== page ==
I love his heart. My favorite memory is getting to be the last one in the arena with him at the World Show, but I feel getting to see Lilly show him might be my new favorite memory. He’s definitely spoiled.

Ashley Dunbar-Clock: I would say Sleeptite, aka Brad. When I got to the barn every day, he always knew and would whinny. I would hear him and walk down to say good morning and kiss him. He had a heart of gold and always gave his all when I showed him. My favorite memory with him was second in the Senior Trail at the Congress in 2017.

Tonya Brown: I have a couple, but I would have to say a horse who has just recently passed away. His name was Blazing Moonlight, and his barn name was Moonpie. He was the sweetest, most polite horse, and he trusted whoever was riding him. He was blind in one eye, so he really had to trust you. He was extremely talented. My favorite memory with him was winning the NSBA World Show in the Senior Western Riding. He won a lot for me.

Tami McAllister: My heart horse is Justa Leaguers Leo. He was a great horse. Garry’s grandparents raised him. We broke him as a 2-year-old. He was the first horse that I ever placed on at the World Show. We were top five in Junior Trail when he was three and then continued on his junior career by being top 10 as a four- and five-year-old. We sold him in the barn to Kate Hug, and he continued his career with us when he retired.

I was able to repurchase him. When our daughter was ready to start her show career, we brought him out of retirement, and she was able to show him at the Congress in 11 & Under and Novice 13 & Under Trail when she was only six years old. During his retirement years, he taught a lot of kids and adults to ride. He taught me so much and was a huge part of our success. He was always happy, and he loved his apples.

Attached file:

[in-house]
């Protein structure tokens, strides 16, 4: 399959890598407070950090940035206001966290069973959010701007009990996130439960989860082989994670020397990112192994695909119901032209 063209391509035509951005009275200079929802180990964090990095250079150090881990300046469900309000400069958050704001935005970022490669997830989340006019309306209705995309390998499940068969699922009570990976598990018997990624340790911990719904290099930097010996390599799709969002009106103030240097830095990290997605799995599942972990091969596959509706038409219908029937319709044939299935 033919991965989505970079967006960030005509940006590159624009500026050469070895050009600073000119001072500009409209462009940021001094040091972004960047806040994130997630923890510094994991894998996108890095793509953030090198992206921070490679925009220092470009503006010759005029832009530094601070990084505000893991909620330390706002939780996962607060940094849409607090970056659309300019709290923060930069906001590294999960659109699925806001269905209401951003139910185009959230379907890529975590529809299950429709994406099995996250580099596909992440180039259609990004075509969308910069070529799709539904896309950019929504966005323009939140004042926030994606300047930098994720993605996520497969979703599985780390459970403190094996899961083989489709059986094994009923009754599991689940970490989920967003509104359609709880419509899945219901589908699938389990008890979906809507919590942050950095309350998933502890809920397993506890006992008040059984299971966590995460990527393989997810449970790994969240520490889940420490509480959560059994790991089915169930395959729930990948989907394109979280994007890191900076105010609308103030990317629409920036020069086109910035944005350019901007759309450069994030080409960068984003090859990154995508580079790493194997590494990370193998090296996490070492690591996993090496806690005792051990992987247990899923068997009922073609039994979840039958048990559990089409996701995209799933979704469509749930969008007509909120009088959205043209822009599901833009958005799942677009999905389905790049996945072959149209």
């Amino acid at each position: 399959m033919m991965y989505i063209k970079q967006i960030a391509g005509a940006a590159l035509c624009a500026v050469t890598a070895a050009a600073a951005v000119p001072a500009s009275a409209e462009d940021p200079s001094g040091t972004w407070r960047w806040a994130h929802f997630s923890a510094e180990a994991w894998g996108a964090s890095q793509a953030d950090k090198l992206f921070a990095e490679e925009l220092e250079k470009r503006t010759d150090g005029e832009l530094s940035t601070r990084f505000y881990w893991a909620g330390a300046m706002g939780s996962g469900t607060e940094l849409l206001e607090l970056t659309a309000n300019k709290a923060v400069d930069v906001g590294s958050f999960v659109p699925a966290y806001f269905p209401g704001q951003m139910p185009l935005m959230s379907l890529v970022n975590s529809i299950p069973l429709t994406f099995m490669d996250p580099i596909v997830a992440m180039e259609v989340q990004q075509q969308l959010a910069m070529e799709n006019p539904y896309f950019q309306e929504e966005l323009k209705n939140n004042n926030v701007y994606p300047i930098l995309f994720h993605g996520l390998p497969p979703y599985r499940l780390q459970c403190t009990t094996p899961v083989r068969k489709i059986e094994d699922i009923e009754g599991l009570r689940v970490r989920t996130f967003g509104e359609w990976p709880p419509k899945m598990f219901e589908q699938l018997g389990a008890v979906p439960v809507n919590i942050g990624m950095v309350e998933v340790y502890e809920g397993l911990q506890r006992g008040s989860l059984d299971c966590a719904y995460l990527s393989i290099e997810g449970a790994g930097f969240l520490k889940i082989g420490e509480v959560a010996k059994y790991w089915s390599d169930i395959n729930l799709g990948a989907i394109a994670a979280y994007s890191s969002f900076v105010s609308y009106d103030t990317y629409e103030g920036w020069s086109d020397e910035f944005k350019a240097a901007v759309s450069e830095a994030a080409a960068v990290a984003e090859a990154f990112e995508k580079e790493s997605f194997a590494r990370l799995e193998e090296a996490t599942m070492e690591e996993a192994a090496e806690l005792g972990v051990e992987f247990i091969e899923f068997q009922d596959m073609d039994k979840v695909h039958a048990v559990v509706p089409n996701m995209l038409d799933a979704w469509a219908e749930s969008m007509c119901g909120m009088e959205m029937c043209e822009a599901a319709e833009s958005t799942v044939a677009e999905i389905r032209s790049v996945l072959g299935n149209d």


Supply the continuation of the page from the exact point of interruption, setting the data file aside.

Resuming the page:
Troy Compton: Zippos Tiger Bar. He was the first two-year-old that I had sent to me, the first year I opened my own training business. I won the Tom Powers. I won everything on him that year as a two-year-old. I won almost everything on him as a three-year-old: I won the World, I won the Congress. He went on and won a lot of titles and had a great career, and then he became the first living recipient of the Legacy Award.

He became the dominant horse in his era. Of course, he was my first horse, so he let me do my own thing. He represents to this day how I want my horses to look. Looking back on it, I did the right things with that horse. He set the standard for the way the rest of my horses went. All of my horses are trained after him because he was my first horse, and I had such success with him. He gave me a ton of confidence.

Who is your heart horse? Let us know in the comments.

About the Author – Olivia Bradish has been an equestrian for 15 years. She attends the University of Michigan and works for The Michigan Daily. Olivia shows the all-around events with her horse, CSR Roan Bar Penny, known around the barn as London. They enjoy showing in the showmanship, horsemanship, equitation, and trail.